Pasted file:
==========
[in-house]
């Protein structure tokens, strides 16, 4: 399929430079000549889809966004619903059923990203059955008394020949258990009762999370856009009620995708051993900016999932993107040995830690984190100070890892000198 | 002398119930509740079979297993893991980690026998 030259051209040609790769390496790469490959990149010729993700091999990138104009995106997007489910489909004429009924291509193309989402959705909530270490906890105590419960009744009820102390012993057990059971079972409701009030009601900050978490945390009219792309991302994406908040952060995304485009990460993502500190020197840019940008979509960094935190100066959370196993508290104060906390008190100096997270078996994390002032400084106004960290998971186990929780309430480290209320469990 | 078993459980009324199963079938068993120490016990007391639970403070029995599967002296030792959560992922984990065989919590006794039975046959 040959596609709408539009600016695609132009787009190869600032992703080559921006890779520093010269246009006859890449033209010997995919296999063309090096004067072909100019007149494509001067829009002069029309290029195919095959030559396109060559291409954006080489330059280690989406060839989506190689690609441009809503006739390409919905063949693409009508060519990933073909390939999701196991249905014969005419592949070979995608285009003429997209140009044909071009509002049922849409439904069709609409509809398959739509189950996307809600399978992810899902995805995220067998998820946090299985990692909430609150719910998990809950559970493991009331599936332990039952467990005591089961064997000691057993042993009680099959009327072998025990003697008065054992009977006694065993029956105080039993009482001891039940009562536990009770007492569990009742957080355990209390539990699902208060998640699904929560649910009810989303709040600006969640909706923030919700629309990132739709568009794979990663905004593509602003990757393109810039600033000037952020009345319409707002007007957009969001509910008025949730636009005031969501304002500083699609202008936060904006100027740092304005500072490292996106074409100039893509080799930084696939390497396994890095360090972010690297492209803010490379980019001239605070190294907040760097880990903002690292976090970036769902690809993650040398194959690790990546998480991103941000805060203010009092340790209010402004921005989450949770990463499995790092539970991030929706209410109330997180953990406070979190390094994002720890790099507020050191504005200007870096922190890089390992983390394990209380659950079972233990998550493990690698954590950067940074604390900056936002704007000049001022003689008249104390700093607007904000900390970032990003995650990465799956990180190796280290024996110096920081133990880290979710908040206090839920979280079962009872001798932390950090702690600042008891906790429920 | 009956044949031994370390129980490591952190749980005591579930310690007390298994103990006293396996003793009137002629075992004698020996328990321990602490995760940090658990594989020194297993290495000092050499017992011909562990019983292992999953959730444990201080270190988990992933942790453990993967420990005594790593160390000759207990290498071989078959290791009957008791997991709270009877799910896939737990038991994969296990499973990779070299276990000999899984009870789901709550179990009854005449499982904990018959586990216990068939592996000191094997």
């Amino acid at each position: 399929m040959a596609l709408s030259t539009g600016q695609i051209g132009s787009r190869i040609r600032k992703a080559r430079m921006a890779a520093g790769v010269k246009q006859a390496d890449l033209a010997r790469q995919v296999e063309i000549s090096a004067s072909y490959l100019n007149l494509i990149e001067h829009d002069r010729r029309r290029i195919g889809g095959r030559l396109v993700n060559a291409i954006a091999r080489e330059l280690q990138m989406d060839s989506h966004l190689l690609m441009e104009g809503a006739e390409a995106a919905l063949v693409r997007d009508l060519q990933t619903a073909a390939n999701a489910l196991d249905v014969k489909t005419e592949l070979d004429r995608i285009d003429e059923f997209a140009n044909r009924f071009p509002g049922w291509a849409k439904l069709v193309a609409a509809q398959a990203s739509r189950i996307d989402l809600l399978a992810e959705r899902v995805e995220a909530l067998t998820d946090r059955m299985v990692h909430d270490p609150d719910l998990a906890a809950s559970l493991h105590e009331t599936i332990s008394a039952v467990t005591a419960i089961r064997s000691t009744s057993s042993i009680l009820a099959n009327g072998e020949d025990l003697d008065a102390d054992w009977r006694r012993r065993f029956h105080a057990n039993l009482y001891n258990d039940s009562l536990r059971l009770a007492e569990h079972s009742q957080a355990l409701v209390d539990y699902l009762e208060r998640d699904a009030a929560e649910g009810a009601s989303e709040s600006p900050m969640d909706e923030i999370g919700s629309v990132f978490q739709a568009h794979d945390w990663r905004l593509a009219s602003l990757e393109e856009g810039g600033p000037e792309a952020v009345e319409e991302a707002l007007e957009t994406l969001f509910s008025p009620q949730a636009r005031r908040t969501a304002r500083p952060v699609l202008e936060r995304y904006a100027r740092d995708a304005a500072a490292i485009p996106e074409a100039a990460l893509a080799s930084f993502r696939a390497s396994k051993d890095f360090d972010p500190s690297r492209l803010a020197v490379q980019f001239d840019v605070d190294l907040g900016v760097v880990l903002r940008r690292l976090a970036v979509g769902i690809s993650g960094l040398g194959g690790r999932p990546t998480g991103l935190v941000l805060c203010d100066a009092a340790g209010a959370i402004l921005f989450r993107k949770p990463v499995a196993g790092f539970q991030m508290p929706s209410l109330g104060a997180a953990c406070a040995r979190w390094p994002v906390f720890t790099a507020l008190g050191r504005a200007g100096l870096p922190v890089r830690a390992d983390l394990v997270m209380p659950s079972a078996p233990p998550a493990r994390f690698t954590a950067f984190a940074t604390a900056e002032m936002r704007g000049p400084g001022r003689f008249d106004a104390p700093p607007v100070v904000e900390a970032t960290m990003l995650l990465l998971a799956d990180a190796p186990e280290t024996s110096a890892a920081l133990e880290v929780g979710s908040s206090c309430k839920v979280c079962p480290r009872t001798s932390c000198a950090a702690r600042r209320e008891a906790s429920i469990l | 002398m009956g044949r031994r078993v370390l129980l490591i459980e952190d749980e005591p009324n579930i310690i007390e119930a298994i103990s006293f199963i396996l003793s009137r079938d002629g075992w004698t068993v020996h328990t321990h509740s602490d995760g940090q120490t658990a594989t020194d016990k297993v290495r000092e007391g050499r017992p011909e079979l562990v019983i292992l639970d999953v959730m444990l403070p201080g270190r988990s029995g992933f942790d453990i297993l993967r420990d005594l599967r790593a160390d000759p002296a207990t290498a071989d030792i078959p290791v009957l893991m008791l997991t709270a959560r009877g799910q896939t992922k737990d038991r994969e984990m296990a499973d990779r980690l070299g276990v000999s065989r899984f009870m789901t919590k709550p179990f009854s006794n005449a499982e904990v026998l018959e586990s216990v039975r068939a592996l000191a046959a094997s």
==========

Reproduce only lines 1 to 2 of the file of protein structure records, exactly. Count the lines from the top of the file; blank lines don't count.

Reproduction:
[in-house]
């Protein structure tokens, strides 16, 4: 399929430079000549889809966004619903059923990203059955008394020949258990009762999370856009009620995708051993900016999932993107040995830690984190100070890892000198 | 002398119930509740079979297993893991980690026998 030259051209040609790769390496790469490959990149010729993700091999990138104009995106997007489910489909004429009924291509193309989402959705909530270490906890105590419960009744009820102390012993057990059971079972409701009030009601900050978490945390009219792309991302994406908040952060995304485009990460993502500190020197840019940008979509960094935190100066959370196993508290104060906390008190100096997270078996994390002032400084106004960290998971186990929780309430480290209320469990 | 078993459980009324199963079938068993120490016990007391639970403070029995599967002296030792959560992922984990065989919590006794039975046959 040959596609709408539009600016695609132009787009190869600032992703080559921006890779520093010269246009006859890449033209010997995919296999063309090096004067072909100019007149494509001067829009002069029309290029195919095959030559396109060559291409954006080489330059280690989406060839989506190689690609441009809503006739390409919905063949693409009508060519990933073909390939999701196991249905014969005419592949070979995608285009003429997209140009044909071009509002049922849409439904069709609409509809398959739509189950996307809600399978992810899902995805995220067998998820946090299985990692909430609150719910998990809950559970493991009331599936332990039952467990005591089961064997000691057993042993009680099959009327072998025990003697008065054992009977006694065993029956105080039993009482001891039940009562536990009770007492569990009742957080355990209390539990699902208060998640699904929560649910009810989303709040600006969640909706923030919700629309990132739709568009794979990663905004593509602003990757393109810039600033000037952020009345319409707002007007957009969001509910008025949730636009005031969501304002500083699609202008936060904006100027740092304005500072490292996106074409100039893509080799930084696939390497396994890095360090972010690297492209803010490379980019001239605070190294907040760097880990903002690292976090970036769902690809993650040398194959690790990546998480991103941000805060203010009092340790209010402004921005989450949770990463499995790092539970991030929706209410109330997180953990406070979190390094994002720890790099507020050191504005200007870096922190890089390992983390394990209380659950079972233990998550493990690698954590950067940074604390900056936002704007000049001022003689008249104390700093607007904000900390970032990003995650990465799956990180190796280290024996110096920081133990880290979710908040206090839920979280079962009872001798932390950090702690600042008891906790429920 | 009956044949031994370390129980490591952190749980005591579930310690007390298994103990006293396996003793009137002629075992004698020996328990321990602490995760940090658990594989020194297993290495000092050499017992011909562990019983292992999953959730444990201080270190988990992933942790453990993967420990005594790593160390000759207990290498071989078959290791009957008791997991709270009877799910896939737990038991994969296990499973990779070299276990000999899984009870789901709550179990009854005449499982904990018959586990216990068939592996000191094997």